Pleasant shall be thy way, where meekly bows The shutting flower, and darkling waters pass, And where the o'ershadowing branches sweep



Stoop o'er the place of graves, and softly sway

The sighing herbage by the gleaming stone; That they who near the church-yard willows stray,

And listen in the deepening gloom, alone, May think of gentle souls that passed away,

Like thy pure breath, into the vast unknown, Sent forth from heaven among the of

men, And gone into the boundless heaven again.


The faint old man shall lean his silver head

To feel thee; thou shall kiss the child asleep, And dry the moistened curls that overspread

His temples, while his breathing grows more deep; And they who stand about the sick man's bed

Shall joy to listen to thy distant sweep,
And softly part his curtains, to allow
Thy visit, grateful to his burning brow.

Go - but the circle of eternal change,

Which is the life of Nature, shall restore,
With sounds and scents from all thy mighty range,

Thee to thy birthplace of the deep once more;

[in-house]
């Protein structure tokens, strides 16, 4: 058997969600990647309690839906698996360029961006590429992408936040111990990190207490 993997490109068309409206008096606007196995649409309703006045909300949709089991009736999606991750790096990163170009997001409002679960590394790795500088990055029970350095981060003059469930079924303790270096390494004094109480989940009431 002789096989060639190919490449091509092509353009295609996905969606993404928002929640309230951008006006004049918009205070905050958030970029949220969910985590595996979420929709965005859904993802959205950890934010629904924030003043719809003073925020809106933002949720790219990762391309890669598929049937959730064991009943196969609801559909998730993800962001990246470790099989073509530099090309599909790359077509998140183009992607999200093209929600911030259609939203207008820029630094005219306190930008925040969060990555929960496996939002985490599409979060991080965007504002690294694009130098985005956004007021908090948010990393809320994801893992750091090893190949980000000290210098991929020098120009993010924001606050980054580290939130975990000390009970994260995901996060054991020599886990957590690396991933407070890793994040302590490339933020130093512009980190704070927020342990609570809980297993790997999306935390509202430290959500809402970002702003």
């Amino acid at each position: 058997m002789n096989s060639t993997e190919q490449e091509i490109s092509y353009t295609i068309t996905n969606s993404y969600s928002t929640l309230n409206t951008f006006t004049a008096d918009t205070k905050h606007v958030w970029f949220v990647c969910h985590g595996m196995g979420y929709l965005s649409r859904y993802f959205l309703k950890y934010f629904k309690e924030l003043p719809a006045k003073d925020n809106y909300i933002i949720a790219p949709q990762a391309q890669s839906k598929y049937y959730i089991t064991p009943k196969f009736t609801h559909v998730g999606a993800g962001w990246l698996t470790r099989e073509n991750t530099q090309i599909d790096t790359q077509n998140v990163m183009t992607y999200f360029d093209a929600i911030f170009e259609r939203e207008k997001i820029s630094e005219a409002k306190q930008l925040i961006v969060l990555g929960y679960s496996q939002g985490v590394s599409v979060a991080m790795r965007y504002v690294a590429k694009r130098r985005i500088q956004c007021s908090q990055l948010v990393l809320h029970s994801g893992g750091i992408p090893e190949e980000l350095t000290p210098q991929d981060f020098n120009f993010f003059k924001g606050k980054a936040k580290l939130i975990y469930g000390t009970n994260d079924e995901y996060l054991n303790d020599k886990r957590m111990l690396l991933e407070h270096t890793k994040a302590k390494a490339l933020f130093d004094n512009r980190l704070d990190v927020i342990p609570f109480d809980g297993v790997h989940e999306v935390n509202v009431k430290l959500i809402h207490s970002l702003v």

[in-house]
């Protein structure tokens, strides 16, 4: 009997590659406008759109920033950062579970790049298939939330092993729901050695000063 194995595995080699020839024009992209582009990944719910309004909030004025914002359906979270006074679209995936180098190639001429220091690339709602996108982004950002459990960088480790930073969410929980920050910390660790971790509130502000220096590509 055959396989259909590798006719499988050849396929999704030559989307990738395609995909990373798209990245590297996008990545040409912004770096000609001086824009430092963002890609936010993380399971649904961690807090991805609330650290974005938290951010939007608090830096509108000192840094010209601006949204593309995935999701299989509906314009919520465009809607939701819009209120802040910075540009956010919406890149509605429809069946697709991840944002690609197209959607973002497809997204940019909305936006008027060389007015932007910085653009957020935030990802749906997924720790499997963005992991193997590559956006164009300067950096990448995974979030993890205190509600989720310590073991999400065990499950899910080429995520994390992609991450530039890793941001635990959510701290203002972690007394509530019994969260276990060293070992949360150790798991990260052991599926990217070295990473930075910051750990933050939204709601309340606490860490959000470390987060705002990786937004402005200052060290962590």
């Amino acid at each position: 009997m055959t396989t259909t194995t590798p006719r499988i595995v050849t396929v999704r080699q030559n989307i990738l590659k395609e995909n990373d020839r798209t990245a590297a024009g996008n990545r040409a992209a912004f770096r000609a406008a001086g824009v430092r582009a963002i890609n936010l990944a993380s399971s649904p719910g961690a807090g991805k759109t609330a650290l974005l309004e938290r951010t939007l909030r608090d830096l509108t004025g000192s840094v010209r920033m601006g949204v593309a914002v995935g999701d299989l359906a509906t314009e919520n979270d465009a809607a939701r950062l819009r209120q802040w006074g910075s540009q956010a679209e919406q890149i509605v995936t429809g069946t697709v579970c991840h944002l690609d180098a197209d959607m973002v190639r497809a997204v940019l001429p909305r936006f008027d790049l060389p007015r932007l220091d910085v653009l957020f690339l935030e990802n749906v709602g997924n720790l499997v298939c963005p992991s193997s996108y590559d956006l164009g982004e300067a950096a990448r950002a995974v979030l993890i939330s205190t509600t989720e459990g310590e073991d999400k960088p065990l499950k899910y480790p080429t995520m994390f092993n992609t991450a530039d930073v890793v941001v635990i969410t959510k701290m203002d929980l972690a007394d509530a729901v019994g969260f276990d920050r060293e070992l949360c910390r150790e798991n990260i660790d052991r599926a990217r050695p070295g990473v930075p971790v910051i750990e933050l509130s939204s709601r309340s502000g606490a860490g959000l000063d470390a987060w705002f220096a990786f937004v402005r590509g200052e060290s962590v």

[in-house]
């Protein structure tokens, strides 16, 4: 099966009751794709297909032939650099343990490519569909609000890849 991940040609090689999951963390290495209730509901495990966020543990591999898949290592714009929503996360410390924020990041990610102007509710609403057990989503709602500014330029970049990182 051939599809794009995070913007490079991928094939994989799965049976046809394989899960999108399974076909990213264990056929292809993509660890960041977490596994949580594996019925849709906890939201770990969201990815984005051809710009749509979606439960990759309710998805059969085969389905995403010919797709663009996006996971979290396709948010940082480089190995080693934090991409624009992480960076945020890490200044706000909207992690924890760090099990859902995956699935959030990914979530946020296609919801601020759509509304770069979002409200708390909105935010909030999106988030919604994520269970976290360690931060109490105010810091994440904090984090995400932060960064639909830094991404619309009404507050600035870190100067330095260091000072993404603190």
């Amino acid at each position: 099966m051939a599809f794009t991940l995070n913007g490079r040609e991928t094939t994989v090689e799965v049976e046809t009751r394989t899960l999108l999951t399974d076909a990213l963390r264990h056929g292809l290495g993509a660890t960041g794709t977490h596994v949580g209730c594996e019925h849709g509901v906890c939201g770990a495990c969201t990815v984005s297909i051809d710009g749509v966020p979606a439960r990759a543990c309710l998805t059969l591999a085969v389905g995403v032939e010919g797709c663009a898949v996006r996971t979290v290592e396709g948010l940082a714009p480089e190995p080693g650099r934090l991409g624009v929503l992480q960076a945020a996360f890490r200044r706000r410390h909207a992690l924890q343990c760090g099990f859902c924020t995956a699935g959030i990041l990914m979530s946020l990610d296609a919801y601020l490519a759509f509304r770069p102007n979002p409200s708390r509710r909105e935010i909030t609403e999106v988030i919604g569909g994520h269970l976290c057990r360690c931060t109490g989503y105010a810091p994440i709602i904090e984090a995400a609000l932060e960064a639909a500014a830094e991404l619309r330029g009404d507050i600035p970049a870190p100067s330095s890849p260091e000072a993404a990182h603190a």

Sweet odors in the sea-air, sweet and strange,

Shall tell the home-sick mariner of the shore;
And, listening to thy murmur, he shall deem
He hears the rustling leaf and running stream.

The melancholy days are come,

The saddest of the year,
Of wailing winds, and naked woods,

And meadows brown and sear.

Heaped in the hollows of the grove,

The withered leaves lie dead;
They rustle to the eddying gust,

And to the rabbit's tread.
The robin and the wren are flown,

And from the shrubs the jay,
And from the wood-top calls the crow,

Through all the gloomy day.
Where are the flowers, the fair young flowers,

That lately sprang and stood,
In brighter light and softer airs,

A beauteous sisterhood ?
Alas! they all are in their graves;

The gentle race of flowers
Are lying in their lowly beds,

With the fair and good of ours.
The rain is falling where they lie,

But the cold November rain
Calls not, from out the gloomy earth,

The lovely ones again.
The wind-flower and the violet,

They perished long ago,
And the brier-rose and the orchis died

• Amid the summer glow; But on the hill the golden-rod,